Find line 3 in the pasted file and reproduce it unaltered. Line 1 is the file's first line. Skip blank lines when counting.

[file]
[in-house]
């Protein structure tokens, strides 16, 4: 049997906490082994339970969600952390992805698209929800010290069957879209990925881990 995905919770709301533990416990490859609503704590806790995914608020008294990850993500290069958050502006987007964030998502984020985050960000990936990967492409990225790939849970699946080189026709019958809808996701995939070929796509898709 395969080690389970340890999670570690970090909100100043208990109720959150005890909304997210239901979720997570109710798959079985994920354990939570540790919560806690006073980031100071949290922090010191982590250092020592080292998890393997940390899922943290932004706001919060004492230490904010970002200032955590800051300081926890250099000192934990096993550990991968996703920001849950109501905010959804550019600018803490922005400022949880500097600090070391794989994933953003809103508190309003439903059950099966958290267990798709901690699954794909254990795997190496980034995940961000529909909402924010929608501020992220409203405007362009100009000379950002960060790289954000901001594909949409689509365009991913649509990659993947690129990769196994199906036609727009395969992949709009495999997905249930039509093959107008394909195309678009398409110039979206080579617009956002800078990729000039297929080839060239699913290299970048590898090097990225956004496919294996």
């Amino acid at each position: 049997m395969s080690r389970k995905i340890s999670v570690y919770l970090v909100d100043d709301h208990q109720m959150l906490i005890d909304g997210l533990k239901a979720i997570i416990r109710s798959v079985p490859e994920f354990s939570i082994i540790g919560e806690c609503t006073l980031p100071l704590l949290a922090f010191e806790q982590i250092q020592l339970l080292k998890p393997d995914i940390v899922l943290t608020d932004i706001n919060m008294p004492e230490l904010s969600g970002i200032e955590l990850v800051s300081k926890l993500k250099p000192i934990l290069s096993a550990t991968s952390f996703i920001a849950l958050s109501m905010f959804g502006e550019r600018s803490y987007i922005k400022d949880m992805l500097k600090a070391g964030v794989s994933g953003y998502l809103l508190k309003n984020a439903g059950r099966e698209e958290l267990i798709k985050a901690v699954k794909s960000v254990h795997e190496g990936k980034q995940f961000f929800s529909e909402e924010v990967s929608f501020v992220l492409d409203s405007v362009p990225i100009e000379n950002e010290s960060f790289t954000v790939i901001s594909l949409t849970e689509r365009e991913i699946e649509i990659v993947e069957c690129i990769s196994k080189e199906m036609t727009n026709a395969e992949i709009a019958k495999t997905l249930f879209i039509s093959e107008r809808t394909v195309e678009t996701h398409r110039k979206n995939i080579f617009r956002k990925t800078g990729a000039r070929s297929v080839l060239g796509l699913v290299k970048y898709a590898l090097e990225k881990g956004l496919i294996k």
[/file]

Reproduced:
């Amino acid at each position: 049997m395969s080690r389970k995905i340890s999670v570690y919770l970090v909100d100043d709301h208990q109720m959150l906490i005890d909304g997210l533990k239901a979720i997570i416990r109710s798959v079985p490859e994920f354990s939570i082994i540790g919560e806690c609503t006073l980031p100071l704590l949290a922090f010191e806790q982590i250092q020592l339970l080292k998890p393997d995914i940390v899922l943290t608020d932004i706001n919060m008294p004492e230490l904010s969600g970002i200032e955590l990850v800051s300081k926890l993500k250099p000192i934990l290069s096993a550990t991968s952390f996703i920001a849950l958050s109501m905010f959804g502006e550019r600018s803490y987007i922005k400022d949880m992805l500097k600090a070391g964030v794989s994933g953003y998502l809103l508190k309003n984020a439903g059950r099966e698209e958290l267990i798709k985050a901690v699954k794909s960000v254990h795997e190496g990936k980034q995940f961000f929800s529909e909402e924010v990967s929608f501020v992220l492409d409203s405007v362009p990225i100009e000379n950002e010290s960060f790289t954000v790939i901001s594909l949409t849970e689509r365009e991913i699946e649509i990659v993947e069957c690129i990769s196994k080189e199906m036609t727009n026709a395969e992949i709009a019958k495999t997905l249930f879209i039509s093959e107008r809808t394909v195309e678009t996701h398409r110039k979206n995939i080579f617009r956002k990925t800078g990729a000039r070929s297929v080839l060239g796509l699913v290299k970048y898709a590898l090097e990225k881990g956004l496919i294996k």